Feb 06, 2018
The thrilling potential for off-grid solar energy | Amar Inamdar
00:14:28
There's an energy revolution happening in villages and towns across Africa -- off-grid solar energy is becoming a viable alternative to traditional electricity systems. In a bold talk about a true leapfrog moment, Amar Inamdar introduces us to proud owners of off-grid solar kits -- and explains how this technology has the opportunity to meet two extraordinary goals: energy access for all and a low-carbon future. "Every household a proud producer as well as consumer of energy," Inamdar says. "That's the democracy of energy." (Followed by a brief Q&A with TED Curator Chris Anderson)<img src="http://feeds.feedburner.com/~r/iTunesPodcastTTScienceMedicine/~4/-AnPSmx2w5w" height="1" width="1" alt=""/>
Jan 26, 2018
The role of human emotions in science and research | Ilona Stengel
00:10:41
Do human emotions have a role to play in science and research? Material researcher Ilona Stengel suggests that instead of opposing each other, emotions and logic complement and reinforce each other. She shares a case study on how properly using emotions (like the empowering feeling of being dedicated to something meaningful) can boost teamwork and personal development -- and catalyze scientific breakthroughs and innovation.<img src="http://feeds.feedburner.com/~r/iTunesPodcastTTScienceMedicine/~4/FTN1tYgcHOg" height="1" width="1" alt=""/>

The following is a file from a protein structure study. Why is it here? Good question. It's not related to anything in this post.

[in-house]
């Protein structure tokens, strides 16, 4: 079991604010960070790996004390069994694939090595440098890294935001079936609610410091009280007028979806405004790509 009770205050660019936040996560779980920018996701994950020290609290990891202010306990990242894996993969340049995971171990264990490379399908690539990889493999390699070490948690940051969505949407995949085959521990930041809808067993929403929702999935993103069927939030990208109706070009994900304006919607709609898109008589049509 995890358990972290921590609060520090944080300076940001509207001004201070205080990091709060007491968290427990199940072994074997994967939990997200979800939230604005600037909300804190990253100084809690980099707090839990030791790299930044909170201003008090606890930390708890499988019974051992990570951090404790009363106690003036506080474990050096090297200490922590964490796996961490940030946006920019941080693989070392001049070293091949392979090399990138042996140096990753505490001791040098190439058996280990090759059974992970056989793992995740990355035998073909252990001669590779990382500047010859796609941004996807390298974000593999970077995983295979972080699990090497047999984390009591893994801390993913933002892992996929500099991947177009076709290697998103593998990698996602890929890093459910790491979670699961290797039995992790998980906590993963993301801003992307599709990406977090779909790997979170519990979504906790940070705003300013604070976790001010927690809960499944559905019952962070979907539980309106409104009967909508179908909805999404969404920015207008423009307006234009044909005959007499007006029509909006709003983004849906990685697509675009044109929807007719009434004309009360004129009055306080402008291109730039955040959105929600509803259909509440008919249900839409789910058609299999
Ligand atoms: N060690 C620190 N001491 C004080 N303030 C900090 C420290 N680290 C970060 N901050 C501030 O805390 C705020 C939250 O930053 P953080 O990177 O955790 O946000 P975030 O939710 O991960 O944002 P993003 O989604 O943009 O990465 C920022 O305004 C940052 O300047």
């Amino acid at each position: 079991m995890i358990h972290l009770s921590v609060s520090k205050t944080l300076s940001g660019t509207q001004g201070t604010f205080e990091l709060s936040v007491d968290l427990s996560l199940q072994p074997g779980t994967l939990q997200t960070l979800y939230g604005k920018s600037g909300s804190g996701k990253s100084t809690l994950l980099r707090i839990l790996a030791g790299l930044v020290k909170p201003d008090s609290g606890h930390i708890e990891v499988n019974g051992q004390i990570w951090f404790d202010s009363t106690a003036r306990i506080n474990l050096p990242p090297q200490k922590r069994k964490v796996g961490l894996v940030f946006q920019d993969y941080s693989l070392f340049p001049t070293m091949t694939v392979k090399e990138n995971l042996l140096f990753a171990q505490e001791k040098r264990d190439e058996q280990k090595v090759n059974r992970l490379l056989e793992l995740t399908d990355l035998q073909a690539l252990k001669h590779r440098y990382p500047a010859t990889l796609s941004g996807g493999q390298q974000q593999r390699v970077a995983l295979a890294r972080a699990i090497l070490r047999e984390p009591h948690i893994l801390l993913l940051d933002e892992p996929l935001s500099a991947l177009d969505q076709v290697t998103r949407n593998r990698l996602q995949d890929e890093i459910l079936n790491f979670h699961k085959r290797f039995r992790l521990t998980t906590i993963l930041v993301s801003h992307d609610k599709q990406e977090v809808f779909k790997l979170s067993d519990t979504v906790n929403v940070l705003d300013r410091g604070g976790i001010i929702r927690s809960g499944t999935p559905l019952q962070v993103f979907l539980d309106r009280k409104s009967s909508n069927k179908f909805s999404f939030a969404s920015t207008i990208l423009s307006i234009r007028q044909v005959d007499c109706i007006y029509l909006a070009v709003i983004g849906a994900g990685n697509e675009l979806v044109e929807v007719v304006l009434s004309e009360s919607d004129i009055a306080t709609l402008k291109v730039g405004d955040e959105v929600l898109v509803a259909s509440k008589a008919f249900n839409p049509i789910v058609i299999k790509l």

Feb 26, 2018
How we look kilometers below the Antarctic ice sheet | Dustin Schroeder
00:11:11
Antarctica is a vast and dynamic place, but radar technologies -- from World War II-era film to state-of-the-art miniaturized sensors -- are enabling scientists to observe and understand changes beneath the continent's ice in unprecedented detail. Join radio glaciologist Dustin Schroeder on a flight high above Antarctica and see how ice-penetrating radar is helping us learn about future sea level rise -- and what the melting ice will mean for us all.<img src="http://feeds.feedburner.com/~r/iTunesPodcastTTScienceMedicine/~4/RNFoT3941KM" height="1" width="1" alt=""/>